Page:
The second system developed by Psychology Software Tools (PST) consists of several components: a MRI Digital Projection System includes a high resolution (1024x768) DLP Projector with RF filtered enclosure, custom lens assembly, digital video (DVI) over fiber, high flow fans, and internal thermal sensor. The system includes a high resolution lenticular pitch rear projection screen. Additional components include a magnet compatible projector stand, mirror stand, and rear projection screen stand as well as right and left Hand (5 Button) Fiber Optic MR Response Pads, Interface Console, and MRI compatible auditory stimulus presentation system.
While the Eloquence system is more integrated and easier to program and interface, the software interface is restricted to Eprime. The PST system is more flexible and allows attachment and integration of virtually any type of stimulus delivery or task software (Windows based such as Eprime, Presentation, or MATLAB) or Macintosh (e.g. HyperCard).
Additional available equipment for in-magnet room use includes:
We utilize the MR compatible BIOPAC system for monitoring vital signs. Components include the MP150 data acquisition and analysis system and AcqKnowledge software and includes hardware and software for ECG, pulse and respiration, and skin conductance. ECG: The MRI Electrocardiogram Amplifier will reliably record ECG from humans in an MR environment. The amplifier output can be switched between normal ECG output and R-wave detection. Pulse and Respiration: Pressure pad for measurement of pulse and respiration including a differential pressure transducer, sensor, and tubing. Skin Conductance: This device measures both the skin conductance level and skin conductance response as they vary with sweat gland (eccrine) activity due to stress, arousal or emotional excitement. The MRI compatible device uses a constant voltage (0.5 V) technique to measure skin conductance. The controls allow selection of absolute or relative skin conductance measurements.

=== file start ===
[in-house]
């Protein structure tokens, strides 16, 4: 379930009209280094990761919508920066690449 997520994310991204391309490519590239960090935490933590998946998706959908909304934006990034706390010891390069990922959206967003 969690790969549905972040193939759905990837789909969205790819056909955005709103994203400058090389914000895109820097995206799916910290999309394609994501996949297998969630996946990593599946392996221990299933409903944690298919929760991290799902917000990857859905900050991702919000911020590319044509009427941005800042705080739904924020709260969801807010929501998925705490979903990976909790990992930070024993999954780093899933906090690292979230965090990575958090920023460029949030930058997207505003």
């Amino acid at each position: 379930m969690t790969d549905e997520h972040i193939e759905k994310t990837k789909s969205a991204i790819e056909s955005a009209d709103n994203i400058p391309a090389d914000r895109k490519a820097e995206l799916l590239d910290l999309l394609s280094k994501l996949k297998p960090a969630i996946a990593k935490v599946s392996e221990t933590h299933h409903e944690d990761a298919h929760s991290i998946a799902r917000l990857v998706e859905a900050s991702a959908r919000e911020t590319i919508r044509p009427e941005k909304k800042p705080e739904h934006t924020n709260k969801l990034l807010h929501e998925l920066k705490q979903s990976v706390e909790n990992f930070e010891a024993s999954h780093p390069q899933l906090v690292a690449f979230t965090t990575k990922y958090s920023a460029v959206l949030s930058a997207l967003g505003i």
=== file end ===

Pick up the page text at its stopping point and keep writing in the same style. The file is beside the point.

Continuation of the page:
Pain and Sensory Evaluation System:
Medoc Pathway MRI Compatible Pain & Sensory Evaluation System is used to deliver thermal stimulation during fMRI scanning and paradigm testing. This mobile system on a specially designed custom cart includes electronic base unit, heavy duty integrated cooling unit, analog output and TTL input & output. Additional components include a digital thermal calibration Ki, an fMRI-Compatible ATS Thermode (30X30mm), fMRI filter, and ATS Model Operating Software (for temps ranging from 0-54 C).
Additional Out of Magnet Resources Include:
The MRI Simulator provides a realistic approximation of an actual MRI scanner to allow habituation and training of participants in an environment less anxiety provoking than a real scanner. The MRI Simulator introduces the participant to the complete scanning environment permitting them to gradually become accustomed to the scanning procedure and trained to minimize movements. The simulator includes a 60 cm circular bore, realistic scanner body, mock head coil with participant view mirror, cooling fans and diffused lighting, amplified speakers with subwoofer for realistic scanner noise production and vibration, motorized participant table, MoTrak™ head motion tracking system capable of monitoring participant output based on user-defined criteria, SimFx™ software to emulate ambient scan room noises and pulse sequences, participant headphones a 15” LCD video display system with 1024x768 resolution and integrated display controls, and right and left hand button response units (5 buttons each hand).